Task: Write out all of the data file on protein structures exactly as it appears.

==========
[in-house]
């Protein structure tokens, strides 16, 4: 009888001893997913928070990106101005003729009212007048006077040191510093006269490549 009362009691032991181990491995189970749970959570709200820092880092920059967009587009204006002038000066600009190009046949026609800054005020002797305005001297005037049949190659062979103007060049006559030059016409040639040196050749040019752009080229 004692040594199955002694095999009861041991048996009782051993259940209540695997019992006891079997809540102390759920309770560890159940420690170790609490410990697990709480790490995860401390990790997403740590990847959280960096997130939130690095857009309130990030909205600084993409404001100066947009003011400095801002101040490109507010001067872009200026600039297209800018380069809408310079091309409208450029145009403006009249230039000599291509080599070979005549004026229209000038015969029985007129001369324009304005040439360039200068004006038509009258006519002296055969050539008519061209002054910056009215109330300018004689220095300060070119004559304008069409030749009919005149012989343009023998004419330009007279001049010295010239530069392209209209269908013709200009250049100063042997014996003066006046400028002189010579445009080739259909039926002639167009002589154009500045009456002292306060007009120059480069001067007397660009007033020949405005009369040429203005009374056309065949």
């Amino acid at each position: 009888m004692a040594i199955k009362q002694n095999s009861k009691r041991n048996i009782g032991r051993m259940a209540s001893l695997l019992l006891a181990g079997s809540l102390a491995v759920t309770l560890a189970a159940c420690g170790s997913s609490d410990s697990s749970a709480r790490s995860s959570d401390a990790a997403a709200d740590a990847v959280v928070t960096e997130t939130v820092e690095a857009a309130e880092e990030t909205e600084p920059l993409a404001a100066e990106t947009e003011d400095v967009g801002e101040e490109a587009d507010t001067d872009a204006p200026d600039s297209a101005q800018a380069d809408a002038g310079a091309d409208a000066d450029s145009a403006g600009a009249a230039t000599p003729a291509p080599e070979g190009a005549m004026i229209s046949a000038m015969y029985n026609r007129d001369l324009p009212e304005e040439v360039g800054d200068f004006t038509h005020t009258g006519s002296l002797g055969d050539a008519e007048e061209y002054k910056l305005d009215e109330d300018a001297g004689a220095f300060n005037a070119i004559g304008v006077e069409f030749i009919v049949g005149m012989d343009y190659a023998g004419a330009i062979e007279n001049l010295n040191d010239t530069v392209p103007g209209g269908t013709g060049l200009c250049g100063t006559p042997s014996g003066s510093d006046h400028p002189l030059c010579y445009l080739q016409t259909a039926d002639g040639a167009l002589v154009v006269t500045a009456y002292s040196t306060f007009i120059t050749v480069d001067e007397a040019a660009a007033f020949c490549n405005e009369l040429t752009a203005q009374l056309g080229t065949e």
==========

[in-house]
């Protein structure tokens, strides 16, 4: 009888001893997913928070990106101005003729009212007048006077040191510093006269490549 009362009691032991181990491995189970749970959570709200820092880092920059967009587009204006002038000066600009190009046949026609800054005020002797305005001297005037049949190659062979103007060049006559030059016409040639040196050749040019752009080229 004692040594199955002694095999009861041991048996009782051993259940209540695997019992006891079997809540102390759920309770560890159940420690170790609490410990697990709480790490995860401390990790997403740590990847959280960096997130939130690095857009309130990030909205600084993409404001100066947009003011400095801002101040490109507010001067872009200026600039297209800018380069809408310079091309409208450029145009403006009249230039000599291509080599070979005549004026229209000038015969029985007129001369324009304005040439360039200068004006038509009258006519002296055969050539008519061209002054910056009215109330300018004689220095300060070119004559304008069409030749009919005149012989343009023998004419330009007279001049010295010239530069392209209209269908013709200009250049100063042997014996003066006046400028002189010579445009080739259909039926002639167009002589154009500045009456002292306060007009120059480069001067007397660009007033020949405005009369040429203005009374056309065949």
């Amino acid at each position: 009888m004692a040594i199955k009362q002694n095999s009861k009691r041991n048996i009782g032991r051993m259940a209540s001893l695997l019992l006891a181990g079997s809540l102390a491995v759920t309770l560890a189970a159940c420690g170790s997913s609490d410990s697990s749970a709480r790490s995860s959570d401390a990790a997403a709200d740590a990847v959280v928070t960096e997130t939130v820092e690095a857009a309130e880092e990030t909205e600084p920059l993409a404001a100066e990106t947009e003011d400095v967009g801002e101040e490109a587009d507010t001067d872009a204006p200026d600039s297209a101005q800018a380069d809408a002038g310079a091309d409208a000066d450029s145009a403006g600009a009249a230039t000599p003729a291509p080599e070979g190009a005549m004026i229209s046949a000038m015969y029985n026609r007129d001369l324009p009212e304005e040439v360039g800054d200068f004006t038509h005020t009258g006519s002296l002797g055969d050539a008519e007048e061209y002054k910056l305005d009215e109330d300018a001297g004689a220095f300060n005037a070119i004559g304008v006077e069409f030749i009919v049949g005149m012989d343009y190659a023998g004419a330009i062979e007279n001049l010295n040191d010239t530069v392209p103007g209209g269908t013709g060049l200009c250049g100063t006559p042997s014996g003066s510093d006046h400028p002189l030059c010579y445009l080739q016409t259909a039926d002639g040639a167009l002589v154009v006269t500045a009456y002292s040196t306060f007009i120059t050749v480069d001067e007397a040019a660009a007033f020949c490549n405005e009369l040429t752009a203005q009374l056309g080229t065949e």